If this case succeeds, what would be the consequences for organisations using US owned cloud services? If e.g. a housing association decided to move their data to Office 365, could all their tenants claim compensation?
Facebook needs to defend Austrian privacy violation case
Privacy activist Max Schrems, leader of the “Europe-versus-Facebook” movement, has had a procedural win in Austria that means Facebook Ireland has to prep its defence. According to Reuters, Schrems says his lawsuit in Austria's Vienna Regional Court has taken a step forward, passing its first review by the court. As a result …
Friday 22nd August 2014 05:44 GMT big_D
Only if they can prove that the cloud company are providing access to their own employees or to third parties without getting permission from the account holder - and the account holder would in turn need to get permission from each affected person.
More worrying is the other case, in the USA, where the US courts are saying that it is irrelevant if the data in Outlook.com is held on servers outside US jurisdiction and the servers are owned by a company not incorporated in the USA (MS Ireland), MS USA is incorporated in America and is the parent company and "it is only data", so the USA has jurisdiction in Ireland to obtain the data with a US search warrant.
If MS lose the appeal, then it will effectively make using any cloud service with ties to the USA unusable, because you could face prosection at any time in the EU for violating the Data Protection laws, when the cloud provider hand over non-US data to the US Government without getting a valid EI warrant.
Friday 22nd August 2014 08:47 GMT Alan Brown
"If MS lose the appeal, then it will effectively make using any cloud service with ties to the USA unusable, because you could face prosection at any time in the EU for violating the Data Protection laws, when the cloud provider hand over non-US data to the US Government without getting a valid EI warrant."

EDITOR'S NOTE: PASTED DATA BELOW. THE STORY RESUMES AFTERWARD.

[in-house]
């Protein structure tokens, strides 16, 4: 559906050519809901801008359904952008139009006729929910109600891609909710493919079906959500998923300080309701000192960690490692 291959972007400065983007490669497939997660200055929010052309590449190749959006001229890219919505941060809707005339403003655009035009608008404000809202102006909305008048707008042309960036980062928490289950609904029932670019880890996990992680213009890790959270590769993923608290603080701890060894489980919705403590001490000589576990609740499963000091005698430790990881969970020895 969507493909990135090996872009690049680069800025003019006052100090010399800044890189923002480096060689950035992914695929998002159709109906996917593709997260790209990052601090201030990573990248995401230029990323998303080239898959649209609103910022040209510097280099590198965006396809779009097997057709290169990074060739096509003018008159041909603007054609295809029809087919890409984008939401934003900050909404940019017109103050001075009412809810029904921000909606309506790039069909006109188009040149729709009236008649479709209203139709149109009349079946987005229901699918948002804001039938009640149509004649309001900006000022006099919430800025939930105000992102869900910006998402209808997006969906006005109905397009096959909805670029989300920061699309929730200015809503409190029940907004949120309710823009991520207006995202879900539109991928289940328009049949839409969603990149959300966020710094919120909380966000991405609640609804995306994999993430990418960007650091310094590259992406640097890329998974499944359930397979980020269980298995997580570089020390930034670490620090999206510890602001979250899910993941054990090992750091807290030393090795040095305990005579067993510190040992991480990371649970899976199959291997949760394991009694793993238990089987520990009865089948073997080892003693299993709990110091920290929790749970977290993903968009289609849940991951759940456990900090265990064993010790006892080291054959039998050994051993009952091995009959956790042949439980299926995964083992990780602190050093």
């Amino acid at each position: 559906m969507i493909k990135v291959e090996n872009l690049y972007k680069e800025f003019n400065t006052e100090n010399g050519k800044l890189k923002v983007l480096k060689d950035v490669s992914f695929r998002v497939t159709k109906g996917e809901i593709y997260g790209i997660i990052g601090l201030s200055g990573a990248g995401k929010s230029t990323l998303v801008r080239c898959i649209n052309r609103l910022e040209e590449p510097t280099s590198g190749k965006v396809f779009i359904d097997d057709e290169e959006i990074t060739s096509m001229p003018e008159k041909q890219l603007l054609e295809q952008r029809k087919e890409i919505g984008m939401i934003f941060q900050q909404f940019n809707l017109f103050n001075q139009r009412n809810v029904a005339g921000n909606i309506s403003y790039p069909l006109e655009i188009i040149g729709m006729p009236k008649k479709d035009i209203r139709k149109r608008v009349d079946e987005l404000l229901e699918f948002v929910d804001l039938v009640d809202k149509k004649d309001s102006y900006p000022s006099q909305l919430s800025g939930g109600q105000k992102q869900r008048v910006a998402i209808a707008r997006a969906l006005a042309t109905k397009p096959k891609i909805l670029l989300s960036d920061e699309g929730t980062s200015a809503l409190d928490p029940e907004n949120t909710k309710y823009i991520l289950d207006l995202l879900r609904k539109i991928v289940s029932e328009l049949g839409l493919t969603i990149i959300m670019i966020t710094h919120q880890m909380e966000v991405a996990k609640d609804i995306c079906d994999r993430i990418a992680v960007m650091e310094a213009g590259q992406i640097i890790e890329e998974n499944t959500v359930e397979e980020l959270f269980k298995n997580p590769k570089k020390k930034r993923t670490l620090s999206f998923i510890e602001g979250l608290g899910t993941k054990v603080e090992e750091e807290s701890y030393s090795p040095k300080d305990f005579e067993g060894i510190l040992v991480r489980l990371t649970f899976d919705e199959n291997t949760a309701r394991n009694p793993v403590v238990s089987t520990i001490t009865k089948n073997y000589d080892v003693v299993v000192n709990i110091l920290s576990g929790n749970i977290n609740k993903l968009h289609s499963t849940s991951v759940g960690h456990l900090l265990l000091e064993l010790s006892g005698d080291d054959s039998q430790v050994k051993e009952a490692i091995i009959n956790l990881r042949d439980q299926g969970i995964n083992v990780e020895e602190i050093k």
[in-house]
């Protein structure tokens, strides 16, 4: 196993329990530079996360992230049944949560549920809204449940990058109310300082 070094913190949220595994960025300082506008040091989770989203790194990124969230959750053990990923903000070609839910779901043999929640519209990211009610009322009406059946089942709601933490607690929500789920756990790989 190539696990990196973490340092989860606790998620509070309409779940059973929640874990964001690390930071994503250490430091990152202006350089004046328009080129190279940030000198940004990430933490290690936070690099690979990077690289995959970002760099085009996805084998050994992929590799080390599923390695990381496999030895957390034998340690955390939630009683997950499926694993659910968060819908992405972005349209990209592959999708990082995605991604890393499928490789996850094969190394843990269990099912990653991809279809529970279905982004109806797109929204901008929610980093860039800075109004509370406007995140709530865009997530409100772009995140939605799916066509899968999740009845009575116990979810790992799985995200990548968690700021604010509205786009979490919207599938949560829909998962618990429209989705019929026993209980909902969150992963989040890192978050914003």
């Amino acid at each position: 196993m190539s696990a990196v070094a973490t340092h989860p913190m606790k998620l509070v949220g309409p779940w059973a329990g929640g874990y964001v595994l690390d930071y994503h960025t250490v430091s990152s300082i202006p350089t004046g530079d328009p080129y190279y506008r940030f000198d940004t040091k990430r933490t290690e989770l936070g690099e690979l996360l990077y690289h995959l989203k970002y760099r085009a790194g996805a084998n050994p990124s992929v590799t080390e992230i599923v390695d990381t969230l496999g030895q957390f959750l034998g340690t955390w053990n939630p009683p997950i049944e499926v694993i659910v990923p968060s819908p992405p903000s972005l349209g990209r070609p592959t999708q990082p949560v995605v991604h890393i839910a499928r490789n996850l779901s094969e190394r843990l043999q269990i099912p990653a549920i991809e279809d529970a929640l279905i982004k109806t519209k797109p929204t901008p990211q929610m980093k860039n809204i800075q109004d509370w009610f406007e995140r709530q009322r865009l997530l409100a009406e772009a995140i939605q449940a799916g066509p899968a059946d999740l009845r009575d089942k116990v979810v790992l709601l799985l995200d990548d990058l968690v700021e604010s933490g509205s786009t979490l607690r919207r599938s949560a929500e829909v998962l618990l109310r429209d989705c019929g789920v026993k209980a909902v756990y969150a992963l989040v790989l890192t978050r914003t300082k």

Even without the New York case: MS made it abundantly clear to my employers that if the PATRIOT act is invoked they would hand over data without hesitation - and this is something that most people haven't picked up in.
The NY court argument centres on whether "national security" is the only way such data handovers can be forced.
Friday 22nd August 2014 07:56 GMT A Non e-mouse
So the crux of his argument is that Facebook transferred his data outside the EU. Surely for this to work, he has to show firstly that he had a reasonable expectation the data would be stored/processed in the EU, and then secondly, that the data was transferred outside the EU without his permission?
Friday 22nd August 2014 08:49 GMT Alan Brown
"Surely for this to work, he has to show firstly that he had a reasonable expectation the data would be stored/processed in the EU"
Yes he does - and Facebook make it clear that it will be shipped to USA servers in their T&C.
Personally I think he doesn't have a leg to stand on, but EU courts have made some odd decisions in the past.
Friday 22nd August 2014 16:28 GMT James Micallef
"he has to show firstly that he had a reasonable expectation the data would be stored/processed in the EU, and then secondly, that the data was transferred outside the EU without his permission?"
No not really. EU law allows transfer to US if US offers equivalent protection to EU. FB taking data to US, saying US offers equal protection when clearly US does not protect privacy at all,let alone to EU-required standard. So, in EU at least, he has a case.
Friday 22nd August 2014 11:35 GMT Anonymous Coward
Data wasn't transferred to the US
My problem with the legal argument is that the data was never transferred to the US. It has only ever existed in the US so it hasn't been transferred anywhere. When the user enters their details into Facebook, the data goes straight to the US and is never stored in Europe.
I totally agree that the MS issue is far more important, but we knew back in 2007 when the SWIFT scandal broke that the US could compel anyone in the US with access to data overseas to give them a copy. (http://www.theregister.co.uk/2007/02/16/swift_hm_treasury/)
Saturday 23rd August 2014 03:11 GMT stizzleswick
Re: Data wasn't transferred to the US
"[...] data was never transferred to the US. It has only ever existed in the US [...]"
Yes, the data was transferred to the U.S. When data is being accumulated by the likes of Facebook from an entity (e.g., a user) being at that time outside of the U.S. and added to a database being handled from inside the U.S., then that data is transferred. After all, Bacefook does have more than enough servers outside the U.S. to handle all data from its non-U.S. users, but prefers to collate its databases inside the U.S.
I don't blame them for that as such; after all they have to please their shareholders. But can you guess why I'm not using their services and probably never will?